The Husband Campaign

By: Regina Scott

Chapter One

Hollyoak Farm, Peak District, Derbyshire, England

July 1815


Why was the most beautiful woman of his acquaintance sleeping in his stable?

John, Lord Hascot, pushed a lock of rain-slicked dark hair out of his eyes and raised his lantern to peer more closely through the shadows. He hadn’t visited the crumbling, thatched-roof outbuilding near the River Bell since he’d first purchased the Derbyshire property five years ago. He and his horse Magnum wouldn’t be out this direction now if his horse Contessa hadn’t gone missing. Only a chance late-afternoon thunderstorm had driven him to seek shelter.

He hadn’t expected to find the place inhabited, and by Lady Amelia Jacoby, daughter of the Marquess of Wesworth, no less. Even if he hadn’t recognized the plum-colored riding habit of fine wool, he would have known those elegant features, that pale blond hair. In the light from the lantern, he could see golden lashes fanning her pearly cheeks.

He’d never mastered the rules of London Society, but he was fairly certain they didn’t cover how to properly react to a lady found sleeping in the straw. Some might expect him to take Magnum out in the rain from the opposite stall where he’d made his horse comfortable and leave her to her peace. He rejected the idea. For one, he refused to mistreat Magnum. For another, how could he call himself a man and abandon a defenseless woman in a storm?

John snorted. What, was he being chivalrous? He’d thought that habit long broken. He ought to wake her, order her to take her troubles elsewhere. Lady Amelia’s concerns were none of his affair.

The storm made the decision for him. Thunder rolled, shaking the stable. With a squeal of fear, a white-coated mare threw up her head from the next stall. With a cry, Lady Amelia jerked upright. It was either comfort her or her horse.

He had more faith in his ability to comfort the horse.

As she climbed to her feet, he handed her the lantern, then turned to the other stall before she could question him.

“Easy,” he murmured, moving slowly toward the mare. He kept his muscles loose and his face composed.

Out of the corners of his eyes, he saw Lady Amelia staring at him. He didn’t dare take his gaze off the mare. He stroked her withers, murmured assurances in her ears. He could feel the horse relaxing, settling back into the stall.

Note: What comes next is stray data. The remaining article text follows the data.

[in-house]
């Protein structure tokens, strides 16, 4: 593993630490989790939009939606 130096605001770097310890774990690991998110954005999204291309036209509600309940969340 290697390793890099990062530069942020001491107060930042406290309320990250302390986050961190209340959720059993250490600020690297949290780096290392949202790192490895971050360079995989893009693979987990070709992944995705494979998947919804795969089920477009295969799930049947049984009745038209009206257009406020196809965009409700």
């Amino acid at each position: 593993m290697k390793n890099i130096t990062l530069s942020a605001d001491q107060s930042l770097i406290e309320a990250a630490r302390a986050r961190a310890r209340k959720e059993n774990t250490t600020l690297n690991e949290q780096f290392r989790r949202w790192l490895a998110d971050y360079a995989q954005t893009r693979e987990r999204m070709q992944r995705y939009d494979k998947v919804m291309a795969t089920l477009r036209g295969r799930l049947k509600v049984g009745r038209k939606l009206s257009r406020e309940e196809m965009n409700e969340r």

Turning, he found Lady Amelia’s pretty mouth hanging open. Very likely no one had ever favored her horse over her.

Then her eyes widened in recognition. “Lord Hascot?”

John inclined his head. “Lady Amelia.”

Lightening flashed, and she glanced up with a gasp. John came around the wall before thinking better of it.

“Easy,” he said, putting a hand on her arm and taking the lantern back from her before she dropped it in the dry straw. “It’s just a storm.”

She nodded, drawing in a longer breath this time as if trying to settle herself, as well. Odd. He could feel the dampness in the wool of her habit, yet the mare had been dry, and now he noticed a sidesaddle slung over the low wall separating the stalls. Had she seen to her horse’s comfort before her own?

“Forgive me,” she said. “I shouldn’t be so timid. I simply wasn’t expecting such a storm. Will it pass soon, do you think?”

The quick recitation sounded breathless. He couldn’t blame her if she was nervous. Very likely he wasn’t the most comforting sight to a well-bred young lady. He didn’t bother with navy coats and cream trousers when working. His tan greatcoat covered a rough tweed jacket and chamois breeches that were more practical for a horse farm. And he’d been told more than once that his black hair and angular features could be intimidating. Particularly when he scowled.

He could feel himself scowling.

“Summer rains generally pass quickly in the peaks,” he told her. “Best to wait it out.”

She nodded, then hurried to the other stall. “Did you hear that, Belle?” she murmured, stroking the mare’s mane. “We’ll just wait a moment, and then we’ll be able to go back to Lord Danning’s. There’s my sweet girl.”

She talked to her horse as if the mare was a person. She might be the only one besides him who treated a horse like a friend, but that didn’t mean she wasn’t the typical Society miss, self-absorbed, fixed on marrying the finest. She would have no use for a country baron, which was all for the best.

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